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August 25, 2014 / Jim Fenton

Northwest Day 12: Crater Lake to Medford

Crater Lake

Friday, August 1, 2014

Odometer: 1891

After packing up our campsite and taking a short hike in LaPine State Park, we drove the relatively short distance to Crater Lake National Park, and it was a beautiful day for our visit. After a brief stop at the north rim, we spent more time at Rim Village, including lunch at the snack bar and a little browsing in the gift shop. We then walked over to Crater Lake Lodge, another classic national park hotel, and wished we had lunch there. I don’t remember having seen the Lodge on previous visits, and it was closed for extensive rebuilding at the time of our 1993 trip. There was an informative exhibit on the history of the Lodge showing the reconstruction process.

Crater Lake Lodge

Registration desk at Crater Lake Lodge

Following our visit to Rim Village, we continued to a viewpoint further south and took a short hike to another viewpoint to see the Phantom Ship, a small island in the lake, before continuing our trip to Medford.

We decided to stay in Medford as a jumping-off point for visits to the Oregon Shakespeare Festival in Ashland, since hotel accommodations there were tight. We wanted to see some of Medford as well, so for dinner, we went downtown to a restaurant located in the former train depot. Medford’s downtown is quite pleasant, about as one might expect for a small city of that sort.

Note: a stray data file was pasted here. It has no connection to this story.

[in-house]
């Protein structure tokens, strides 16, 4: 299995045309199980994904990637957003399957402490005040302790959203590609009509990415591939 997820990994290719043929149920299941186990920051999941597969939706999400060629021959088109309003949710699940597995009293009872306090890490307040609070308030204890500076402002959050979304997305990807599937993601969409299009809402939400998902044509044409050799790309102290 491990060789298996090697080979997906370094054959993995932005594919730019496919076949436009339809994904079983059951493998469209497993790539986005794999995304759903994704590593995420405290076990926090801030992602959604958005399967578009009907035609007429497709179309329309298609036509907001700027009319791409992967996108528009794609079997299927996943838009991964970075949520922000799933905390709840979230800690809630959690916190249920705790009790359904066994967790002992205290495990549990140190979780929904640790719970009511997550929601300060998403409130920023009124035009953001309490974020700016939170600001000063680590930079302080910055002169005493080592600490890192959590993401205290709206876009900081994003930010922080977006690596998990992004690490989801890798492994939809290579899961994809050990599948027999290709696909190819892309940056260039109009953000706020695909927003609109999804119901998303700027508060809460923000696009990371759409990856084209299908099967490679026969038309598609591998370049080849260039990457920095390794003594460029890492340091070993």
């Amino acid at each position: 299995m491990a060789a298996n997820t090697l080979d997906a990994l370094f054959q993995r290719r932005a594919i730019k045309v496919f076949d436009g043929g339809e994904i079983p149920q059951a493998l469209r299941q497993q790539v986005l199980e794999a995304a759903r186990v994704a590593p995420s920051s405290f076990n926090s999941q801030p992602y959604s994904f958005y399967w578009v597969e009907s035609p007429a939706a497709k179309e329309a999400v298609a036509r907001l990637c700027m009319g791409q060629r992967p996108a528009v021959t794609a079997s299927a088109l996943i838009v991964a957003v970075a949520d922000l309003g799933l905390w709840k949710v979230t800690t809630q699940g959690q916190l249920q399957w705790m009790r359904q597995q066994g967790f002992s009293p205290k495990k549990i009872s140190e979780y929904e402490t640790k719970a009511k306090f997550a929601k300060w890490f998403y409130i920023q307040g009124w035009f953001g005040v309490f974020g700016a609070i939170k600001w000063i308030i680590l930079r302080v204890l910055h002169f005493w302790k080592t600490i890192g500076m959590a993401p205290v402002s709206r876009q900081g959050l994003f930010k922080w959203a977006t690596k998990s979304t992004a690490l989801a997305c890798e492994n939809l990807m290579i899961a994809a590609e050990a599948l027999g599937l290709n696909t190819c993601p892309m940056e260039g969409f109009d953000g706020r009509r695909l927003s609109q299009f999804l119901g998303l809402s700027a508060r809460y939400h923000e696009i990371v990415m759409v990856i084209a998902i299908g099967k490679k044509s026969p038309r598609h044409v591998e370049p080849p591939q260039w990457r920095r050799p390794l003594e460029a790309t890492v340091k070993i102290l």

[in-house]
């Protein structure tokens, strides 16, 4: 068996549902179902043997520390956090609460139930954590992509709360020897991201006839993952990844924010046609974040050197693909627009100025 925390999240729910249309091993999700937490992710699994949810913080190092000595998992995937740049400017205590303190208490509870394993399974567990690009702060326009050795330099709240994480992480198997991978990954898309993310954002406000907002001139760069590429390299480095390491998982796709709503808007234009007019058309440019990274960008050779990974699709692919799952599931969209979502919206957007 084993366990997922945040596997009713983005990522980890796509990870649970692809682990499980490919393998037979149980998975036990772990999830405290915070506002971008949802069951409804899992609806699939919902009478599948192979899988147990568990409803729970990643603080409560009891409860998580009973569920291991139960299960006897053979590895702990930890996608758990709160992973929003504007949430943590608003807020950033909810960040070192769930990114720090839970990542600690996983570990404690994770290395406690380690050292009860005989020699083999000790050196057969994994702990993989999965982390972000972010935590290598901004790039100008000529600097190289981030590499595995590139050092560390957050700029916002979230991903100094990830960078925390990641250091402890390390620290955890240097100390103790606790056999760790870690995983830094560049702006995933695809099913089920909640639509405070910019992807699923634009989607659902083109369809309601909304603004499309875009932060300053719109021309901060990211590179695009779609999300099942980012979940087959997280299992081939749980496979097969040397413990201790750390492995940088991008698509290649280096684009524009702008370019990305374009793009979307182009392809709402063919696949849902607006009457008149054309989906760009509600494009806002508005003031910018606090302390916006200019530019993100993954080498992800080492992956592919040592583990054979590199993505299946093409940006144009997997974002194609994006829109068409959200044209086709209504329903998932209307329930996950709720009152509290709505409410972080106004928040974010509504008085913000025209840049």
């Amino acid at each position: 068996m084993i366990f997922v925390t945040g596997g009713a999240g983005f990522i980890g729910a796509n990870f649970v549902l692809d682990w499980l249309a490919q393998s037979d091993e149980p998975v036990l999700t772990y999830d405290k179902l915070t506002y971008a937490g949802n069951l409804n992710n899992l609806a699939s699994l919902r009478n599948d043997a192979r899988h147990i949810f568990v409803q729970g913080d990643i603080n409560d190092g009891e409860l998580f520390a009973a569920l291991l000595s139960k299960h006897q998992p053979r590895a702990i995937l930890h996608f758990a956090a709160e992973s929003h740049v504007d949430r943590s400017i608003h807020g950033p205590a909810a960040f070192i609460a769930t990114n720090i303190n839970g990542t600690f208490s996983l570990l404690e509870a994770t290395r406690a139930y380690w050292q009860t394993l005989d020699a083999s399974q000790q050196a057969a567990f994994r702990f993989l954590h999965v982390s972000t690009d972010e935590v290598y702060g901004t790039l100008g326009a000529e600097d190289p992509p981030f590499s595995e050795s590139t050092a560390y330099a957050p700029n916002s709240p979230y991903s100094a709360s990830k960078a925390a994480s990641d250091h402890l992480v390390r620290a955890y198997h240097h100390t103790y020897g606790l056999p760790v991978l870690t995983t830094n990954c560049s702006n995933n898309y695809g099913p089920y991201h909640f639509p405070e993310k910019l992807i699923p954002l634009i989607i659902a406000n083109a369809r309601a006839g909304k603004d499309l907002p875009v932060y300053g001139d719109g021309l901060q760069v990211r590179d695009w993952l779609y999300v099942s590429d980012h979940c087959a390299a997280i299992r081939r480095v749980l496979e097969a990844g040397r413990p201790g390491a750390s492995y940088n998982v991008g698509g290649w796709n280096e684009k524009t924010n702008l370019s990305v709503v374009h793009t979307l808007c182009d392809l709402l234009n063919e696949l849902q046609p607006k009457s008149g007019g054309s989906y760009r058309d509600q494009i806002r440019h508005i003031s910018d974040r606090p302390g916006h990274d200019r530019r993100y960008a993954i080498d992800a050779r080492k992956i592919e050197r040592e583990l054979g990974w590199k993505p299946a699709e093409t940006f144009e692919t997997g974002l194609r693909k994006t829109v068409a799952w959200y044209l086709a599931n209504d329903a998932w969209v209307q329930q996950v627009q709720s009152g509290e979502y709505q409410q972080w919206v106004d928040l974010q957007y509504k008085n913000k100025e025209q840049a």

Mileage today: 187 miles

This article is part of a series about our recent driving vacation to the Pacific Northwest. To see the introductory article in the series, click here.

August 25, 2014 / Jim Fenton

Northwest Day 11 – Nowhere

Thursday, July 31, 2014

Odometer: 1682

Maryhill View

Columbia River from Maryhill Museum of Art

Leaving The Dalles, we backtracked to Maryhill Museum of Art, back across the Columbia River in Washington. We initially were only going to drive by, but were drawn in by their grounds and excellent sculpture garden, which reminded us of the Cantor Sculpture Garden at Stanford. There were also excellent views of the Columbia River and Mount Hood.

Stonehenge

Stonehenge Memorial

Nearby was a reconstruction of Stonehenge, which was built by local philanthropist Sam Hill as a memorial to local soldiers killed in World War I.